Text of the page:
Nigeria is more divided than ever, and the politicians of Nigeria have gone completely mad.
It is as though everybody is now totally beyond control.
Nigerians have replaced the Constitution with just one word: Impunity.
Of course, in this matter of impunity there is no difference between the parties and the politicians because crossing party lines rampantly like harlots-on-heat is all the rage.
There is no redemption in sight for the odious lot.
These wanton Nigerian politicians need to be reminded of what happened in Ghana back in 1979.
Then Flight Lieutenant John Jerry Rawlings decided to have a say in the power equation of Ghana by shooting to death three former Heads of State, Generals Ignatius Acheampong, Afrifa and Fred Akuffo.
Nigerian politicians always lamely assert: “It can never happen here. Nigeria is not Ghana bla… bla… bla…”
We only need to be reminded that there is always a first time.
Democracy should not be reduced to blackmail as is being currently done in Nigeria. Things are going mightily wrong here, and the leaders appear not to notice.
Hunger has reached unprecedented levels in the history of the country.
In the Second Republic, the then Transport Minister Umaru Dikko infamously said that there was no hunger in Nigeria because the people had not started eating from the refuse dumps.
Nobody in their right mind can deny that Nigerians are today scavenging for food from the refuse heaps behind the homes of the rich and powerful.
Cost of living is now out of the reach of the so-called average Nigerian.
Little wonder most people now take refuge in betting and gambling, and generally wiling away time in the new-fangled churches that promise all kinds of miracles.
The rulers ought to see that there exists in Nigeria today a separation of the government from the people.
In one of his more famous poems, the late German playwright Bertolt Brecht made the suggestion that the government ought to dissolve the people and elect another “people” since the people had forfeited confidence in the government!
It is this kind of dangerous pass that leads to bloody revolution.
It appears as though the powers-that-be are not in the know that much of the world views Nigeria as a joke, a lost cause.
Every report emanating from all cardinal points point to the fact that Nigeria is actually a failed state.
The uncontrolled killing spree of the Fulani herdsmen grates the mind. The vexed matter of Biafra is on the upsurge. The Niger Delta insurgency is threatening to come back in full force. Kidnapping is now the rule rather than the exception. Mindboggling robberies take place with the police running for their dear lives.
Security which ought to be the first guarantee of the government is only observed in the breach. For every Nigerian, it is now OYO: “On Your Own!”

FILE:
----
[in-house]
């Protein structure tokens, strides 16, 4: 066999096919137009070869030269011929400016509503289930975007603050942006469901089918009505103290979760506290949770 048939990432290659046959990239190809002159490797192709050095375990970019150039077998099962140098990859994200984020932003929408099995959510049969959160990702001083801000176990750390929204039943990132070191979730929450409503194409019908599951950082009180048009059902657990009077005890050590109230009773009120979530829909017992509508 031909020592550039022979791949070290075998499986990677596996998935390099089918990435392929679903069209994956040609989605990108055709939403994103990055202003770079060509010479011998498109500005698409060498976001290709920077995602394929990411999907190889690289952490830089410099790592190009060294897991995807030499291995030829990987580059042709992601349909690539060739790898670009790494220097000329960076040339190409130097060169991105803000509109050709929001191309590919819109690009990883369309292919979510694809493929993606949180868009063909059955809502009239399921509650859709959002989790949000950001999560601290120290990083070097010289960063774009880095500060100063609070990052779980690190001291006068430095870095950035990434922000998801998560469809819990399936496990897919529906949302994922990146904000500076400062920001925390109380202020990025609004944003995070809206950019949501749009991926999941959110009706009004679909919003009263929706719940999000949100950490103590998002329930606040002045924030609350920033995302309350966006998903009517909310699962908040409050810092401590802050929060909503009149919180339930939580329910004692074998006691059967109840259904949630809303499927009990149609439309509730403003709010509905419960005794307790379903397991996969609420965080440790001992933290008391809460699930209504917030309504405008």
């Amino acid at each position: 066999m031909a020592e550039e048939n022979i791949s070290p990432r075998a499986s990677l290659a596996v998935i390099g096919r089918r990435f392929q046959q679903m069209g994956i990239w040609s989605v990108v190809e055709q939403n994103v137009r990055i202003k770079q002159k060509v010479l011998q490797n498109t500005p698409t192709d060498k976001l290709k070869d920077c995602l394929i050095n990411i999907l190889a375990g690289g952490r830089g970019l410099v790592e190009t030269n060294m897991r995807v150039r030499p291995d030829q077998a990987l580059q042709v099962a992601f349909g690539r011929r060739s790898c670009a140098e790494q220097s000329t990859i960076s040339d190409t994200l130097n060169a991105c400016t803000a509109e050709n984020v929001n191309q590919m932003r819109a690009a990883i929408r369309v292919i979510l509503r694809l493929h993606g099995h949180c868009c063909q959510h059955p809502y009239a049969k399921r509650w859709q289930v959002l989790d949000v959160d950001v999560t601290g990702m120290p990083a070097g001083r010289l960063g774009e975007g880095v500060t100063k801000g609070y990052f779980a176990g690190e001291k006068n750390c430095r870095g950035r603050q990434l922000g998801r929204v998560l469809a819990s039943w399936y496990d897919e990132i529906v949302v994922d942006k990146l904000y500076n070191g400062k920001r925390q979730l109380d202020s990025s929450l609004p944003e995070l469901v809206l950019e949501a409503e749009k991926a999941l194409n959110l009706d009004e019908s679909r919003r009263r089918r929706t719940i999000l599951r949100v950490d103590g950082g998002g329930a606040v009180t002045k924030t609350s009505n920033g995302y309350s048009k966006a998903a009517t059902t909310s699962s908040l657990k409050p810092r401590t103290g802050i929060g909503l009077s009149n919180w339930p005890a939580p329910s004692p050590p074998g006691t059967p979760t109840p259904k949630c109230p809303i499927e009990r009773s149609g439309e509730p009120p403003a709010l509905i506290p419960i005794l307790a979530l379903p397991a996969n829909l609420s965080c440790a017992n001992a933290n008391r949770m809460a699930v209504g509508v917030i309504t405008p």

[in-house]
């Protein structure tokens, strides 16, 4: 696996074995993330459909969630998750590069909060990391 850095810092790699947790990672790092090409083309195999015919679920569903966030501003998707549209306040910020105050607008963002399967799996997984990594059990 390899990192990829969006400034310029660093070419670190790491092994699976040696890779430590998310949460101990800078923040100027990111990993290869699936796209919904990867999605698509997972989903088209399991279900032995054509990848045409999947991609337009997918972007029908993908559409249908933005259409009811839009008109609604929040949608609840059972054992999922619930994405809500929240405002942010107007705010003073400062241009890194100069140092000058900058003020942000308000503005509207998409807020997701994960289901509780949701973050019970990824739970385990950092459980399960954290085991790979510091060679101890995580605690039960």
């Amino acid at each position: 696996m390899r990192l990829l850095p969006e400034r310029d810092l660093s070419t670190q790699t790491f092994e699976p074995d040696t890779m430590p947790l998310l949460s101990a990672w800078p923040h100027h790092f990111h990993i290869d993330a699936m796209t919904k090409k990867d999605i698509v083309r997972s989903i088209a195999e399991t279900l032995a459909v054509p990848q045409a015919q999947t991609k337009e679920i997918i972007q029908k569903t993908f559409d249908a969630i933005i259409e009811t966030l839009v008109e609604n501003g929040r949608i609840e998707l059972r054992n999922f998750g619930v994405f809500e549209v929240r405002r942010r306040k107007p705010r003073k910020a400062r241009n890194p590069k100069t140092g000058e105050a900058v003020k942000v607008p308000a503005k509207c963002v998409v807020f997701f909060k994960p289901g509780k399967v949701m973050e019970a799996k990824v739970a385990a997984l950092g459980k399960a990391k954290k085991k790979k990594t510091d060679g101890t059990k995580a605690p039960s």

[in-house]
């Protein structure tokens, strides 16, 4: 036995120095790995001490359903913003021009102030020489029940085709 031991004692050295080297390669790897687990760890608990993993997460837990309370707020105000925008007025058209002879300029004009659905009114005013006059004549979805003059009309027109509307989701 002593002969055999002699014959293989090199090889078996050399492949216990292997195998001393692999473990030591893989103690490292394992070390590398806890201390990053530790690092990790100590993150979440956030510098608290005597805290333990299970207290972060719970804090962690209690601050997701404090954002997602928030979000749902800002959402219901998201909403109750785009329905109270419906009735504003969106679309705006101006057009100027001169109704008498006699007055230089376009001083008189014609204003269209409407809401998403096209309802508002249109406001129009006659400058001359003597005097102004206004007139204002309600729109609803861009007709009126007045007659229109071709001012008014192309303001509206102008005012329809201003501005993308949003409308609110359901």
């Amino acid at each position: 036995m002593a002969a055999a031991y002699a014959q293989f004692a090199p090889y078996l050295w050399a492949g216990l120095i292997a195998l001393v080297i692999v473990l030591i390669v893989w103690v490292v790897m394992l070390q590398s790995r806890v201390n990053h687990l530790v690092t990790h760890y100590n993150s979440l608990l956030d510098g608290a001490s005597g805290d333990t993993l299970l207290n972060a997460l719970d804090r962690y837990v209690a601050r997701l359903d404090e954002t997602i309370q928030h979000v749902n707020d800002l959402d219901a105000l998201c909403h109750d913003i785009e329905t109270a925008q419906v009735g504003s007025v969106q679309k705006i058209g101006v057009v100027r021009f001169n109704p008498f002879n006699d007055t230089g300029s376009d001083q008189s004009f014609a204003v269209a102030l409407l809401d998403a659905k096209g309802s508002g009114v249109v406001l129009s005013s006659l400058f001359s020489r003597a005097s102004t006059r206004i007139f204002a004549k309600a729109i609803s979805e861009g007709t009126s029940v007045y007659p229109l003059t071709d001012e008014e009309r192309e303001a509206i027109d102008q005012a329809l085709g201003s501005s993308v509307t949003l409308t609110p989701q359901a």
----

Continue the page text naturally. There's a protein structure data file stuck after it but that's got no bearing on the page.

Something needs to give now.
When Acheampong was carrying on in Ghana with the largesse of incumbency, he thought quite little of the danger that Rawlings represented.
The initial mutiny of Rawlings was of course thwarted, and he was thrown into prison, awaiting execution, only for his group to upturn the apple cart which led to the public execution of Acheampong, Afrifa and Akuffo on charges of corruption.
Things change and remain the same in Nigeria – or in fact get worse: Inconclusive elections… Hopeless budgets… Endless fuel queues… Collapsing currency… Diabolical darkness… Forex abracadabra… Presidential tourism… Judicial absurdities…
People are more or less left to embracing self-help.
The over-confidence of our ruling politicians reminds me of a passage I read in the trashy fiction of my teenage years, to wit, James Hadley Chase in The Sucker Punch: “It is only when a guy gets so full of confidence in his ability that he is wide open for the sucker punch. I have seen it happen again and again in my racket. A guy commits murder, fakes an alibi and thinks he can cover up. Then wham! And he is flat on his back. Only he’s damn sight worse than a busted jaw.”
Our caterwauling politicians are not unlike the ungainly crooks in the genre thrillers of James Hadley Chase.
They will, like all the fictional characters, come to a tacky end in the archetypal mode that stresses: Crime does not pay.
We need to be reminded that the democracy that Ghana is being praised for today came at a steep cost.
Rawlings was the man who made change possible in Ghana.
It is so saddening that Nigeria may end up needing the shock treatment like that of good old JJ Rawlings to get its bearing right.
Of course, it is not too late in the day for Nigerian leaders to tell themselves the home truth and thus avert the doom that the Rawlings treatment portends.
This is not a warning – it is a revelation.